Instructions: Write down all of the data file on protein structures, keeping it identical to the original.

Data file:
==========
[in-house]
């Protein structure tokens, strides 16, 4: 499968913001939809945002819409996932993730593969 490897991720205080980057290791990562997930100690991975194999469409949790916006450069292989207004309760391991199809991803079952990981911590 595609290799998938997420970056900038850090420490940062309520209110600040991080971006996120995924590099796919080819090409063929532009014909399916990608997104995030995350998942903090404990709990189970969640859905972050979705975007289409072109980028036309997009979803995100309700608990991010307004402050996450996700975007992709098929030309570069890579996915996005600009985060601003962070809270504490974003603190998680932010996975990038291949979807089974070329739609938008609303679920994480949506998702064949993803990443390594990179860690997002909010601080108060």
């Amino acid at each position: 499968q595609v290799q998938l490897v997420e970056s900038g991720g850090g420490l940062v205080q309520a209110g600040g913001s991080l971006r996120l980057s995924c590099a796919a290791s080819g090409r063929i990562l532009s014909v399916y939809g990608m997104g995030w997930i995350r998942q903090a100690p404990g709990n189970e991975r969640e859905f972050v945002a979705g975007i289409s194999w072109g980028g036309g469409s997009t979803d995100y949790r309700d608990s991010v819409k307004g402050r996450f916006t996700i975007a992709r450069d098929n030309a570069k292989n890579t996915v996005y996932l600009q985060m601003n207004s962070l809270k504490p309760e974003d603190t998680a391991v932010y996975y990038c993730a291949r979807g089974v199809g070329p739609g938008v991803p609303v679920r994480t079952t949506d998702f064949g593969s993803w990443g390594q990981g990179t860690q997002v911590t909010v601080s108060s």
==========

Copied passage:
[in-house]
């Protein structure tokens, strides 16, 4: 499968913001939809945002819409996932993730593969 490897991720205080980057290791990562997930100690991975194999469409949790916006450069292989207004309760391991199809991803079952990981911590 595609290799998938997420970056900038850090420490940062309520209110600040991080971006996120995924590099796919080819090409063929532009014909399916990608997104995030995350998942903090404990709990189970969640859905972050979705975007289409072109980028036309997009979803995100309700608990991010307004402050996450996700975007992709098929030309570069890579996915996005600009985060601003962070809270504490974003603190998680932010996975990038291949979807089974070329739609938008609303679920994480949506998702064949993803990443390594990179860690997002909010601080108060």
């Amino acid at each position: 499968q595609v290799q998938l490897v997420e970056s900038g991720g850090g420490l940062v205080q309520a209110g600040g913001s991080l971006r996120l980057s995924c590099a796919a290791s080819g090409r063929i990562l532009s014909v399916y939809g990608m997104g995030w997930i995350r998942q903090a100690p404990g709990n189970e991975r969640e859905f972050v945002a979705g975007i289409s194999w072109g980028g036309g469409s997009t979803d995100y949790r309700d608990s991010v819409k307004g402050r996450f916006t996700i975007a992709r450069d098929n030309a570069k292989n890579t996915v996005y996932l600009q985060m601003n207004s962070l809270k504490p309760e974003d603190t998680a391991v932010y996975y990038c993730a291949r979807g089974v199809g070329p739609g938008v991803p609303v679920r994480t079952t949506d998702f064949g593969s993803w990443g390594q990981g990179t860690q997002v911590t909010v601080s108060s």